Wouldn’t it be nice to know how to win every time?
Customer service is a good place to start benchmarking
If you measure how you’ve done against how a customer expected you to do, you can guarantee that customer is satisfied, every time you deal with them. Providing of course that you check at the right time to make sure, and providing you recover from any service difficulties failures promptly.
Success in the customer’s eyes leads to repeat business and more personal advocacy through which you can acquire new customers for free. So if you are to measure anything, and I recommend you do, invest your energy being brilliant at measuring up against your customer’s problems, frustrations wants and needs.
“In order to get where we want to go in the long haul, it’s important to take a look at where we stand today”. Matt Winn
Good benchmarking practices could lead you to totally redesign your website. A website benchmark can be made not only with your direct competitors but also other websites that have similar features or are targeting products or services to markets similar to yours.
What should you benchmark about your website?
- Do you use call tracking to track online campaigns?
- Do you use Google Analytics or other analytics providers?
- What are your most trafficked pages and why?
- What percentage of traffic is from social media websites?
- What percentage of traffic is from email marketing?
- What percentage of visits are from organic sources?
- What percentage of traffic are referrals from other websites?
- What percentage of traffic is from people who type your URL into the search bar?
- What are your top performing landing pages and why?
- What are your top performing blog posts and why?
- What percentage of traffic is from mobile devices?
- Is your current website optimised for mobile users?
- What percentage of traffic is from tablet devices?
- What metric(s) do you use to measure the success of your blog?
- How do you measure visits, leads and conversions?
- What metric(s) do you use to measure the success of your email marketing?
- What are your top performing keywords?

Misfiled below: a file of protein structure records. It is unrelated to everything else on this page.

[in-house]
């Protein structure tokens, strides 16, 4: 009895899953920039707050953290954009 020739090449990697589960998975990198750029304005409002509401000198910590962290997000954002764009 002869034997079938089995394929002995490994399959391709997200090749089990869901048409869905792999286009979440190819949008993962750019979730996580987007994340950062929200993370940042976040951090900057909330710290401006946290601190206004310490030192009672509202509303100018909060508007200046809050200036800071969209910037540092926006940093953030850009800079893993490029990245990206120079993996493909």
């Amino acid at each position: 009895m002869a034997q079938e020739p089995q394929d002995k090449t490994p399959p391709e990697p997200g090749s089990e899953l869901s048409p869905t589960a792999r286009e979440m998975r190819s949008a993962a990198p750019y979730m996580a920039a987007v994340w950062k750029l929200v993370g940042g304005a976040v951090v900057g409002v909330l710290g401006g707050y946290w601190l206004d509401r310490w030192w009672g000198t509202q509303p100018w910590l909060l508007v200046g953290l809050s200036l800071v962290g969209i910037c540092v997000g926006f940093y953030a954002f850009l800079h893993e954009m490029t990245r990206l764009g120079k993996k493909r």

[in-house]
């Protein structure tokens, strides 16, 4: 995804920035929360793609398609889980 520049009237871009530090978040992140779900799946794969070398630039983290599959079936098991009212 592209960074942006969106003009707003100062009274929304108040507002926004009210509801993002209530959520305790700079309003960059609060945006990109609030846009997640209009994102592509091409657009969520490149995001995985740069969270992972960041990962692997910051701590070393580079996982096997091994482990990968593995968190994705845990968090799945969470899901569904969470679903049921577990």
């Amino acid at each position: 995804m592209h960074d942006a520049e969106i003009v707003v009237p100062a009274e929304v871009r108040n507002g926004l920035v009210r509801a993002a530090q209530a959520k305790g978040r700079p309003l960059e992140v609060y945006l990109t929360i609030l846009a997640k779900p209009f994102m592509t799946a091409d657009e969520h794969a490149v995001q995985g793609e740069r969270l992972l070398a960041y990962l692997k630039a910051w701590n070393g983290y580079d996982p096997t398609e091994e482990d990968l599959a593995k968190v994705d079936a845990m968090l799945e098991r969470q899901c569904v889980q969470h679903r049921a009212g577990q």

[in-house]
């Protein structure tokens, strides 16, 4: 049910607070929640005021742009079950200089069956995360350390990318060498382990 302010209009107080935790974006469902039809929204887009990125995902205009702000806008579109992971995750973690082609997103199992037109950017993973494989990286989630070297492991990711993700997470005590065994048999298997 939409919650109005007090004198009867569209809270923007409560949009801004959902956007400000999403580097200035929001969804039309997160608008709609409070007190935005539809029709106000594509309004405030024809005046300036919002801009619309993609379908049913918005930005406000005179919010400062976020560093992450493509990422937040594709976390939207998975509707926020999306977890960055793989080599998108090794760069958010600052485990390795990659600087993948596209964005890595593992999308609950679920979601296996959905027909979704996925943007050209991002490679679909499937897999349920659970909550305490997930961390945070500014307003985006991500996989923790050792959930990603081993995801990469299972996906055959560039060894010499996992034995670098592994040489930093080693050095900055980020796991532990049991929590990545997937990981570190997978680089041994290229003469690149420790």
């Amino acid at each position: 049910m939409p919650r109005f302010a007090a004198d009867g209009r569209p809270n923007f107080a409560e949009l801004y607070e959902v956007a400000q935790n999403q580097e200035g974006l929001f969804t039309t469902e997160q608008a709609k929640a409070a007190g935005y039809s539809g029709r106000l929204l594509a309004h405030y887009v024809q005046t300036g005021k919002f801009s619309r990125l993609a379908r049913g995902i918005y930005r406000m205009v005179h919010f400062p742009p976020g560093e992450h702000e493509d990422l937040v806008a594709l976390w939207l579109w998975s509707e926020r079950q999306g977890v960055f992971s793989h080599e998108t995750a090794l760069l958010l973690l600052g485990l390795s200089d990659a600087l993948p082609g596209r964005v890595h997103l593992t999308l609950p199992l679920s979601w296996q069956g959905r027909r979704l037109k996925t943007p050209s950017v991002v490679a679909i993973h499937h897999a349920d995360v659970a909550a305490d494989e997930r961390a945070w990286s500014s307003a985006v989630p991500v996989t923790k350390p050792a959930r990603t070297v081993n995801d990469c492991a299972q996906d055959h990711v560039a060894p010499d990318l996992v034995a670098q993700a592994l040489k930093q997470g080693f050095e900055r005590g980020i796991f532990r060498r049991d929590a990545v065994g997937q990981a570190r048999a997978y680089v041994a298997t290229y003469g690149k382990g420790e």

- How many visits does your website get each month?
- How many page views does your website get each month?
- How many leads do you generate from the website each month?
- How long do people typically spend on your website?
- What is the bounce rate for your website?
- What is the average amount of sales generated by your website each month?
- What is the page load time of your website?
- How many inbound links are pointing to your website?
- What industry standards do you follow?
“Just because something doesn’t do what you planned it to do doesn’t mean it’s useless”. Thomas Edison
Would you like to budget for user testing during the design and development phase? Feedback about your benchmarking can be invaluable.
Website benchmarking allows you to see what others are doing, acknowledge their strategy and perhaps validate, or use the learnings to figure out, your own. The question to ask is your investment in benchmarking worth it?
Make sure you are benchmarking apples with apples.
With benchmarking you are fundamentally trying to figure out which areas of websites are really good and seem to be facilitating ease of use, higher conversion rates or are providing better customer service and customer experiences.
A good reason from a marketing perspective is to understand how your competitors are performing overall. You want to identify inbound marketing aspects where your competitors are strong and from a usability perspective.
The point of website benchmarking is to see if a competitor is having success and if so to determine why. You might even find out that their successful strategy confirms your own, which should be unique to your website.
Benchmarking helps you to understand if there are particular features that are likely to be highly valued by their customers, along with their site facilitates, the buying process and the quality of their content.
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I know benchmarking can be a useful wake-up call for any business, non-profit organisation or community.
Looking at how well others are doing stimulates ideas, and opens your eyes to opportunities for improving performance.
I remember a reading about a concrete manufacturing plant that benchmarked their concrete delivery service with that of a fast food delivery service and how they have outstanding results.
So who and what you benchmark and who or what you do it with doesn’t really matter, as long as it makes sense and delivers a better outcome.